Ntozake Shange’s for colored girls who have considered suicide/ when the rainbow is enuf, is a play that deals with the most difficult issues in womanhood, specifically the womanhood of women of color. Without censoring, Shange uses the play to touch subjects such as abortion, rape, and abandonment. She is not afraid of facing the truth and being blunt, but she is able to do this in a beautiful way. The play is made out of very powerful and expressive poems and dances, which she considers necessities for women. In essence, she uses womanhood to express and explain womanhood. Despite its title, Thomas DeFrantz states, “For Colored Girls is undoubtedly a play for all people…This play has reflections of everyone, not only black women.” It is a reflection of our society as a whole. The usage of colors such as blue, green, and purple makes racial differences unclear and open-ended. It enables all women to relate to the play, and find a character who have gone through similar experiences. I found the unique play to be moving, memorable, and beautiful.
Shange argues that words are losing their power and women need to express themselves differently. The lady in orange states “i dont wanna write in english or spanish, i wanna sing make you dance.” Dancing is a necessity for women; they “dance to keep from crying” and “dance to keep from dyin” (15). Through dancing, women can express themselves in the most sincere way. Words are losing their meanings because they are too often thrown around. The women claim that their men use the word “sorry” as an excuse, and expect to always be forgiven. However, these apologies don’t “bring the sun back, they don’t make them [me] happy” (52). The lady in blue used very strong imagery when stating “didnt nobody stop usin my tears to wash cars, cuz a sorry.” When people scatter around meaningful words, they are no longer of any value. Therefore, women are forced to resolve to a different method of communication, such as poetry, singing, and dancing. Through these means, women can finally liberate themselves from patriarchal society’s constraints. As a playwright, it is Shange’s job to turn words into a living creation. Her writing comes off the page and becomes something more powerful than simply just words. She uses plays as her method of expressing the hardships that women of color go through daily. By doing this, she is able to publicize personal stories and make a difference. In addition, Shange herself “made public appearances as a dancer and reciter of poetry” (aalbc.com).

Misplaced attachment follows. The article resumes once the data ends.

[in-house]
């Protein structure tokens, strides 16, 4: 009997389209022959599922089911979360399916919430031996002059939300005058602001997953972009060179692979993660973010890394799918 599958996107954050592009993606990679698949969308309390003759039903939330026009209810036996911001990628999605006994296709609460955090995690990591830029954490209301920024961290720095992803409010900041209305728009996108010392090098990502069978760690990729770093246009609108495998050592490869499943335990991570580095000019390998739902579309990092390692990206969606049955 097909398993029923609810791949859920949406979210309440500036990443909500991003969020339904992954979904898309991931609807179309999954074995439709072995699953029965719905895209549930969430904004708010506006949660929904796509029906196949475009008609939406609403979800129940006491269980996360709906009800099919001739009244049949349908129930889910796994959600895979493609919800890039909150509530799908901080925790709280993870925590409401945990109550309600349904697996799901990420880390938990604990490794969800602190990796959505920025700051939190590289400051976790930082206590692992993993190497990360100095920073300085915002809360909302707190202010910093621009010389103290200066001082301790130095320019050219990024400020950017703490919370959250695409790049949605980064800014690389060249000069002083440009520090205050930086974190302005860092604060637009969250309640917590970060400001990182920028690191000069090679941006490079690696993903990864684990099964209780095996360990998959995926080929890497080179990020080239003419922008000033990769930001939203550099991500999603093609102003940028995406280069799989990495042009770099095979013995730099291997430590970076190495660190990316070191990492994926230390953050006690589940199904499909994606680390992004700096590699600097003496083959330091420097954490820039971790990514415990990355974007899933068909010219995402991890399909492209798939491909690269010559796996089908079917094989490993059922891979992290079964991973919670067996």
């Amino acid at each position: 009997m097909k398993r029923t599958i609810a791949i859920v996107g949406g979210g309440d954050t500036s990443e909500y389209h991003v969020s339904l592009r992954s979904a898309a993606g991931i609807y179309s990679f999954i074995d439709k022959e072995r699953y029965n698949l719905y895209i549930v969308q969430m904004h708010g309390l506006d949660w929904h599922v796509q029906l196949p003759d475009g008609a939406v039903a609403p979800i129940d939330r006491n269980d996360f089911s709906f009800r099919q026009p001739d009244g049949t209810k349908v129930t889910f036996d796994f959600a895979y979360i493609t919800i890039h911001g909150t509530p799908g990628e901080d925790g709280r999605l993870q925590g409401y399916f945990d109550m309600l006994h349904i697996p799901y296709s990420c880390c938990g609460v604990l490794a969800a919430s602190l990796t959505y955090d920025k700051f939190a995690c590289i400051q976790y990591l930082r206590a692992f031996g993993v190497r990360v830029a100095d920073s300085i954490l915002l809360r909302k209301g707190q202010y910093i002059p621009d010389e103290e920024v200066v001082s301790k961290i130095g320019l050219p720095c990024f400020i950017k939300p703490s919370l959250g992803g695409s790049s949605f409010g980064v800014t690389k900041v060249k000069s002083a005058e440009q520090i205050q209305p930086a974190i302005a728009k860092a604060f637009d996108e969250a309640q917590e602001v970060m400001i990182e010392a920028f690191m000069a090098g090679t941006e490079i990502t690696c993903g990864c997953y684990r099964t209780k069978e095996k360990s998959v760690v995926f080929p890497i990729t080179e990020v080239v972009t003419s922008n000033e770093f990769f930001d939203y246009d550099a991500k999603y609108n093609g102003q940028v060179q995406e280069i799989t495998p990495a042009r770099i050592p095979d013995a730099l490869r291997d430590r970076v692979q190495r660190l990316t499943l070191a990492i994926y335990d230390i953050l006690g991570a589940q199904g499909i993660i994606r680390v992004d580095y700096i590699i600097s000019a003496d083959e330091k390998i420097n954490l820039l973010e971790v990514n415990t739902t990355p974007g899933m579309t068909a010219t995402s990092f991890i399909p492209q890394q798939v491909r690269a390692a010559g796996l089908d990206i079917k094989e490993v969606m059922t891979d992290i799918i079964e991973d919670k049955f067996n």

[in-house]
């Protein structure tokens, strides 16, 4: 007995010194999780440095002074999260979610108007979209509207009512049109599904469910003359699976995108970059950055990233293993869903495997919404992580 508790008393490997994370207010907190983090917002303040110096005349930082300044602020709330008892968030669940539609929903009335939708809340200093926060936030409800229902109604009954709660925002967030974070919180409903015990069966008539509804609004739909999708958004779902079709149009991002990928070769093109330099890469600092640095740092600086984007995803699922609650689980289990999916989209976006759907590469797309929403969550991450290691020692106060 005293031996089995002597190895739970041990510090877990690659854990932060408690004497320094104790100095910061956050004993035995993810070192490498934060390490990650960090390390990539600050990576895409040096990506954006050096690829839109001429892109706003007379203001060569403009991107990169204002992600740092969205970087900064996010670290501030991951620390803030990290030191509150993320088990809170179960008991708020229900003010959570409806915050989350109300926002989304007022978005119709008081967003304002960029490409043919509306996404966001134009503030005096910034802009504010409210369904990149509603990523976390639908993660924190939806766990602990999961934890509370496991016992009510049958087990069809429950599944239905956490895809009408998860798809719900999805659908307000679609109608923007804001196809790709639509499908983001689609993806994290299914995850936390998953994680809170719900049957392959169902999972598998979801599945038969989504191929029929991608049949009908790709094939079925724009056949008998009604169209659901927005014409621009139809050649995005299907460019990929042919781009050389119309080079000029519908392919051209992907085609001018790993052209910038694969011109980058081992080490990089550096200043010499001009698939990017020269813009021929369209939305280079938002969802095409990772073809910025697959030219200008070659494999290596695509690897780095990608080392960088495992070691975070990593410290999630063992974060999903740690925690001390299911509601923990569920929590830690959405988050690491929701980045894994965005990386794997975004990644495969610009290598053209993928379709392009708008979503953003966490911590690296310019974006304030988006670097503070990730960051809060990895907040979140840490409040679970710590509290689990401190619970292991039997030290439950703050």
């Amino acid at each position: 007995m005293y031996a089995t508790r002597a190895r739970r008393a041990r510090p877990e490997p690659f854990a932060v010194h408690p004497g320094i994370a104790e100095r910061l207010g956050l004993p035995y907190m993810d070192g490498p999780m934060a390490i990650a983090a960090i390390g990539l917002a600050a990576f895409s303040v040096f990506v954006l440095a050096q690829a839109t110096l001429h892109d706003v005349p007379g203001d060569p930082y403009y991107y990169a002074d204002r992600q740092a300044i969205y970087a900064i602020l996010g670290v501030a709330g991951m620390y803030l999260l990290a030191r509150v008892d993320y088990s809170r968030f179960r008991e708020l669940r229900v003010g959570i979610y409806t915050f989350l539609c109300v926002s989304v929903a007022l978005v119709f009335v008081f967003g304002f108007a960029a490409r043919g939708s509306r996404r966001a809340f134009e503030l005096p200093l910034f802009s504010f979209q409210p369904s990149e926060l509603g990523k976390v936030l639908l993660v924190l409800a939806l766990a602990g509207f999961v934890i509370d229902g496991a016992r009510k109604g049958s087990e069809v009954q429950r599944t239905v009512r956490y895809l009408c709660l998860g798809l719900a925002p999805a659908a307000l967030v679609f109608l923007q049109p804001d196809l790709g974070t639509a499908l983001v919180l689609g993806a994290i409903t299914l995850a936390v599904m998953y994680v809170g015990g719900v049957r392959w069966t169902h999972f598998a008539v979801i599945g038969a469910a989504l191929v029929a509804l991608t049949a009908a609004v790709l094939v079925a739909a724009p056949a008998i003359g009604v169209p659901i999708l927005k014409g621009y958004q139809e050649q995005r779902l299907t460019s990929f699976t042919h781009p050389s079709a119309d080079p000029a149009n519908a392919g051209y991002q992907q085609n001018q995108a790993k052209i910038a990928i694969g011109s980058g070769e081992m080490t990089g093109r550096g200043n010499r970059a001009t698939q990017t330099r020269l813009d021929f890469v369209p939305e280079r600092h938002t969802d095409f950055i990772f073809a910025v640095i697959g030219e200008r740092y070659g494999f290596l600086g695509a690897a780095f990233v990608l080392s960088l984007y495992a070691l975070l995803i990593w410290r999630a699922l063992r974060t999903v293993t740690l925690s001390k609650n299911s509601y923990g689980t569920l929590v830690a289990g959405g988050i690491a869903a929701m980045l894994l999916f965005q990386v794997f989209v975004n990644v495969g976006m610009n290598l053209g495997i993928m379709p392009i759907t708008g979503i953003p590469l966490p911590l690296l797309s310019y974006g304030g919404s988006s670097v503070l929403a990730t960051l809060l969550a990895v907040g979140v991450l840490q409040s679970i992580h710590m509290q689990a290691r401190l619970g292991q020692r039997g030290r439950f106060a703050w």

Personally, the line that struck me the hardest in the play is “i found god in myself & i loved her/ i loved her fiercely.” This line is about personal acceptance, faith, and love. Not only is god referred to as “her,” but also Shange claims that god is in all of us, in every single woman. She uses the word “god” as opposed to a specific “God.” She dissociates from a particular God for a particular religion, and instead uses god as a core of belief, trust, and strength. It is an accessible source of power that is available to us. The self-love to the god that is present in all of us is what helps women keep on going even when life is difficult. It helps women stop being submissive and begin taking control of their lives. It helps women not give up “when the rainbow is enuf.”
I can imagine that this play was seen as controversial in the 1970s. Shange uses the play to protest “the treatment of African-American women by the men of their race” (play review). After the vital 60s and the fight for civil rights, it is very likely that Shange’s play was seen as a turn against her own race. I am convinced that many African-Americans feared that this play would drive black women and black men apart. Doubtlessly, it is very dangerous for a minority to split up. However, Shange believed that it is very important for black women to have a voice. For centuries, women of color have been completely silenced. They were expected to put up with whatever came their way, without complaining, or desiring change. Through her play, Shange gives women of color the power of speech and the ability to express their anger and let it be publicly known. Only when problems are vocalized, there is hope for change.
Ntozake Shange created a play that succeeded in proving to women of color that they are not alone. She made it clear that the “personal is political,” and that our whole society needs to fix these problems. She delivered a very clear message of strength in sisterhood and unity. For colored girls promotes self-love, acceptance, strength and a desire for change and action.